The Habs first-round pick from 2013 has just six goals and 11 assists in 40 games with the London Knights. His struggles resulted in him being left off of Team USA for the World Junior Championships, a team he was expected to make as of last summer.
McCarron isn't the first highly-touted prospect to find the OHL difficult to adjust to. Both Jarred Tinordi and Patrick Kane, who followed the same career path, took a few months to adapt.
London Knights coach Dale Hunter had this to say about the transition, via Ryan Pyette of the London Free Press:
Any time you come into a league like this, it’s a step up and it is from his league last year. It takes a while to get a feel for the league. Same thing as (former Knights’ captain and Habs prospect Jarred) Tinordi. Remember how he took some time, then got rolling.
Now 40 games into his first OHL season, perhaps McCarron is ready to show the hockey world why the Canadiens picked him 25th overall last year. For now, however, his stock is down.
Jacob De La Rose: Up
Jacob de la Rose is an intriguing prospect because he is a talented center with speed and size. Those kinds of players don't seem to come around Montreal very often.
The 18-year-old was lucky enough to center a line with Filip Forsberg on his wing for Sweden at the WJC. He did not let the opportunity go to waste. He looked fast on the ice, strong on the puck and comfortable with the tournament's top player at his side.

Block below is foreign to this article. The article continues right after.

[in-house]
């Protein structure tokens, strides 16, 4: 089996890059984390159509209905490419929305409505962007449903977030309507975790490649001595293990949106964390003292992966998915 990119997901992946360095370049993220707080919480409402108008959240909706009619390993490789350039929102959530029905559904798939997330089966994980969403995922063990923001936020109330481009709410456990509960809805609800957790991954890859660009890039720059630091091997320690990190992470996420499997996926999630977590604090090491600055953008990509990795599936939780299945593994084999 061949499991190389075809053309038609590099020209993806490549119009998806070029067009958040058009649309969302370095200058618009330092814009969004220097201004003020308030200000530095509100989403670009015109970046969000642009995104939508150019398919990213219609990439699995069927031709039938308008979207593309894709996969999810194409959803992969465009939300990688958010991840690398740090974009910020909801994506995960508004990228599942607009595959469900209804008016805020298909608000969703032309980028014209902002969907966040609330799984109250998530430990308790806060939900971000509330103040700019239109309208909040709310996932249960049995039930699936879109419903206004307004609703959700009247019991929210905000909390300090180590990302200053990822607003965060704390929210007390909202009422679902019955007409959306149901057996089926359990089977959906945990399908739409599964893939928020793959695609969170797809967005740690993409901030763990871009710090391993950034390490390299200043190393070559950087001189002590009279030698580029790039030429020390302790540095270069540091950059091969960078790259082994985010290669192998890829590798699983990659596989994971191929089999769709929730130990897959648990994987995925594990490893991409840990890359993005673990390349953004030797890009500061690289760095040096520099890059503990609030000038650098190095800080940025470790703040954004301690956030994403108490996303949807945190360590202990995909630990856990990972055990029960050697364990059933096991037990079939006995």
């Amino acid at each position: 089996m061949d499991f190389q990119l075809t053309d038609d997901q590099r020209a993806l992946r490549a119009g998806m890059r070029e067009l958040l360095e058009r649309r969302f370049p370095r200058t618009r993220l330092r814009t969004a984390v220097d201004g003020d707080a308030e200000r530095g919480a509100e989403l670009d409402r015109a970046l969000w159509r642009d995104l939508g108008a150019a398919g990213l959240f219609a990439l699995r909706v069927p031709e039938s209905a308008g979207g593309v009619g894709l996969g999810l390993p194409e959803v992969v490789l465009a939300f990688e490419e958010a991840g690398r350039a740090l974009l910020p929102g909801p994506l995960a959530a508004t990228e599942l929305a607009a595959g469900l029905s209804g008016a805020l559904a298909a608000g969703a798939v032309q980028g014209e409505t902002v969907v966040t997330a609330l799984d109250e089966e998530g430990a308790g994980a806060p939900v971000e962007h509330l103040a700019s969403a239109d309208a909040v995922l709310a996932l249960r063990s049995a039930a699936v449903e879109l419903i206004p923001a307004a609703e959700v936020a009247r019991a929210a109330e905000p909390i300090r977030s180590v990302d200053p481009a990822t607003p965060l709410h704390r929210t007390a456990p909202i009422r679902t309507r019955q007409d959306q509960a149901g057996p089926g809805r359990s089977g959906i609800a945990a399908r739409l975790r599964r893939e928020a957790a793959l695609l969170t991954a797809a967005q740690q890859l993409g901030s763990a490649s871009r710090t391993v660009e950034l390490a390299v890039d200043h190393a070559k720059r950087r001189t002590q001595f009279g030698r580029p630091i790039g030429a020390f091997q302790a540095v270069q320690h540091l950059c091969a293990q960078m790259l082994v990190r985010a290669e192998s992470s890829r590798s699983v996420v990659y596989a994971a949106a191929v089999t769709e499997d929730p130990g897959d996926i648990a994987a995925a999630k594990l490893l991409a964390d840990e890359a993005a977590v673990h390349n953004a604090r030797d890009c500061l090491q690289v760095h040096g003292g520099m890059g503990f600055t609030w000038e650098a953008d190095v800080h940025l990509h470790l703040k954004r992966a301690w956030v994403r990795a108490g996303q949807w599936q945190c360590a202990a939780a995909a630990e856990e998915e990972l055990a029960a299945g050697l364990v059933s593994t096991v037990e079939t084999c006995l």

In seven games, De la Rose had three goals (two game winners) and three assists as his team fell just short of gold.
He'll finish the year with Leksands IF of the Swedish Hockey League where he currently has five goals and five assists in 33 games. He'll look to build on an impressive WJC showing that has his stock trending upwards.
Sebastian Collberg: Down
Sebastian Collberg leaves the World Junior Championships behind with an impressive resume, but the final tournament will likely be the most disappointing, both from a team and an individual standpoint.
At the team level, Sweden was unable to capture its second straight gold medal on their home soil, losing to an underdog Finnish team 3-2 in the final.
Statistically, he actually fared better at the two previous World Juniors he competed in.
Collberg, who had 13 career WJC points at the previous two championships, finished the tournament with just one goal and five assists in seven games. Surely more was expected from him as a 19 year old.
He will finish the season playing for Frolunda of the Swedish Hockey League, where he currently has two goals and three assists in 28 games.
Nathan Beaulieu: Up
Nathan Beaulieu had a disappointing first half of the season, but he's sure been playing well of late.
The 21-year-old offensive defenseman has five points in his last five games for the Hamilton Bulldogs. On the season, he's up to four goals and 10 assists in 32 games.
Beaulieu was surely down on himself upon being returned to the AHL after five games with Montreal early in the season. The disappointment showed in his game as he was mediocre at best throughout Hamilton's first half.
Hopefully he has turned a corner and will continue to improve as he finishes the year in Hamilton.